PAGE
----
When I first heard that we were going to study the Megaliths of Morbihan, I did not have the slightest idea of what that meant or what megaliths or menhirs were. Even after the first time I read about them, I was not quite sure what I was reading or what they meant. People today still do not know what they mean or the true stories behind this vast collection of menhirs. We do know that most were used as tombs or burial sites. It is astonishing to think that so many people went out of their way to move over hundreds of rocks and align them in meaningful ways, whether it is to build a mound or a row of standing stones at Carnac.
People would go through the strenuous task of moving over a hundred-ton stone across tens to hundreds of kilometer stretch from its original source, as they did with the “Grand-Menhir,” which weighed 270 tons. Today, I could not imagine someone carrying a coffin across a city to be able to put his or her loved one’s in it. It is truly amazing to see a group of people so in tune with each other and their loved ones, that they are willing to go to the ends of the earth to be able to find a rock to bring back to honor death.
Honoring death has always been significant even in our early modern era and modern era. Greek soldiers’ deaths were honored by placing gold coins over the eyes, and the noble were placed on high alters with coins on their eyes then burned. The ancient Greeks believed that in order to get to Hades, they had to cross the Styx River. The gold coins were to allow the deceased to pay the boatman, Charon, to ferry them across the river so they could get to paradise, Elisyum. Numerous cultures and countries honor their death in diverse ways. In high school, we learned and somewhat honored “Dia de los muertos.” The Aztecs and natives of Mexico for centuries have honored their dead in festive ways. The Aztecs believed life to be a dream and death to be when they were really awake. They used skulls to symbolize death and rebirth.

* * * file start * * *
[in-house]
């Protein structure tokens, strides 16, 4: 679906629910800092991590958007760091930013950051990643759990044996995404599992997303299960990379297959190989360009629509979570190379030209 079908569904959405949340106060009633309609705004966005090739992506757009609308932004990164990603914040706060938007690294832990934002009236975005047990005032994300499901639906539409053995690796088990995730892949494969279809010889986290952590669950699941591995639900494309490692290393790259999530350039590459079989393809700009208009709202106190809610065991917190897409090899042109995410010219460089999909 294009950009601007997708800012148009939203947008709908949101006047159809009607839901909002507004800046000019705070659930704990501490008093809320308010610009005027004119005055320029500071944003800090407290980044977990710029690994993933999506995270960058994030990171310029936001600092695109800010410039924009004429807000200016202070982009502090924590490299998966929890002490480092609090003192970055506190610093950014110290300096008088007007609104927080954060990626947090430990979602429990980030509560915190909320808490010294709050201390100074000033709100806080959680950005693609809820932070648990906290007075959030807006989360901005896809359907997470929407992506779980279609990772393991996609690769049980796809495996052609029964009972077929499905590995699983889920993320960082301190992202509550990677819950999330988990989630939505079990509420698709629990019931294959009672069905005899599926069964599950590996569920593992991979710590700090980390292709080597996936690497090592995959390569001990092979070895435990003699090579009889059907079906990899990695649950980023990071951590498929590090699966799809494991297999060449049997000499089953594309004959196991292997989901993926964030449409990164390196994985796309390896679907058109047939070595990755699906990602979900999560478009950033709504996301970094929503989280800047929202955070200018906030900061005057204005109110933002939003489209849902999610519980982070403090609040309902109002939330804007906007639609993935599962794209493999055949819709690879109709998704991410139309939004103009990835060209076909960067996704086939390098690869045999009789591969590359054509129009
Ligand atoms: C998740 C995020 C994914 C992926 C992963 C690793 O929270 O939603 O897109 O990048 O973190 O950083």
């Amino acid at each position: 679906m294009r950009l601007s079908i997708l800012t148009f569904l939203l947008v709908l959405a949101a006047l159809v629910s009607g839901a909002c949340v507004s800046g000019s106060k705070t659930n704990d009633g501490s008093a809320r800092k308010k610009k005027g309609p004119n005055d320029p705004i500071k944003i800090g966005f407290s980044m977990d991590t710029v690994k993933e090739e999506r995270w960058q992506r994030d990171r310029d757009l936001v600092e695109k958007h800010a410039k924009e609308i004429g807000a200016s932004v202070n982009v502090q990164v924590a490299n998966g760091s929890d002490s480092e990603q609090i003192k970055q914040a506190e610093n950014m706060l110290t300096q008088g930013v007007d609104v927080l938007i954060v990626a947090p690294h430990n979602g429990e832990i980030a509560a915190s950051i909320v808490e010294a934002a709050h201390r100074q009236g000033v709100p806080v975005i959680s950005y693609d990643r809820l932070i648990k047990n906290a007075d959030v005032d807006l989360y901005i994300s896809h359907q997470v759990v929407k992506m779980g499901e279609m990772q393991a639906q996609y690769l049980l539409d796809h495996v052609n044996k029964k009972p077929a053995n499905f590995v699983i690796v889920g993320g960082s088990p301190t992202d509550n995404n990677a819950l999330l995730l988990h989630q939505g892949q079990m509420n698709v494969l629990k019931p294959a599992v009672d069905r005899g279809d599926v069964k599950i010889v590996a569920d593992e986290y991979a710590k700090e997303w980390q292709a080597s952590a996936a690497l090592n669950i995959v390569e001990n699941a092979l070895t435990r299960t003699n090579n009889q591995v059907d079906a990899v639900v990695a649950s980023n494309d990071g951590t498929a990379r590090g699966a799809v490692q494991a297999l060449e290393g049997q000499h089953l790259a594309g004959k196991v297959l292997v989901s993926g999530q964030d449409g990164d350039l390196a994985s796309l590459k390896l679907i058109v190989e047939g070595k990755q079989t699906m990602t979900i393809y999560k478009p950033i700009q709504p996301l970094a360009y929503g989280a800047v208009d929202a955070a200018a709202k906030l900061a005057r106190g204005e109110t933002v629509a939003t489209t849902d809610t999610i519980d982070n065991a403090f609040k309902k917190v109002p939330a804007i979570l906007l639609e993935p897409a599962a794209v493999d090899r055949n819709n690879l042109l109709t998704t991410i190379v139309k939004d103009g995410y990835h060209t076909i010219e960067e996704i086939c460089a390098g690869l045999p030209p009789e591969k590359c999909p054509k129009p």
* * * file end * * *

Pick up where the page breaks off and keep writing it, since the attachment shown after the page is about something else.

It amazes me that even in the Neolithic Age, people honored their death so vividly, that they created the Megaliths of Morbihan. It had to have taken thousands of people to be able to finish the entire site. I still wonder if honoring death is just a tradition passed down through the thousands of years, or if we, as humans, are psychologically programmed to feel the need and desire to honor the death those whom we love.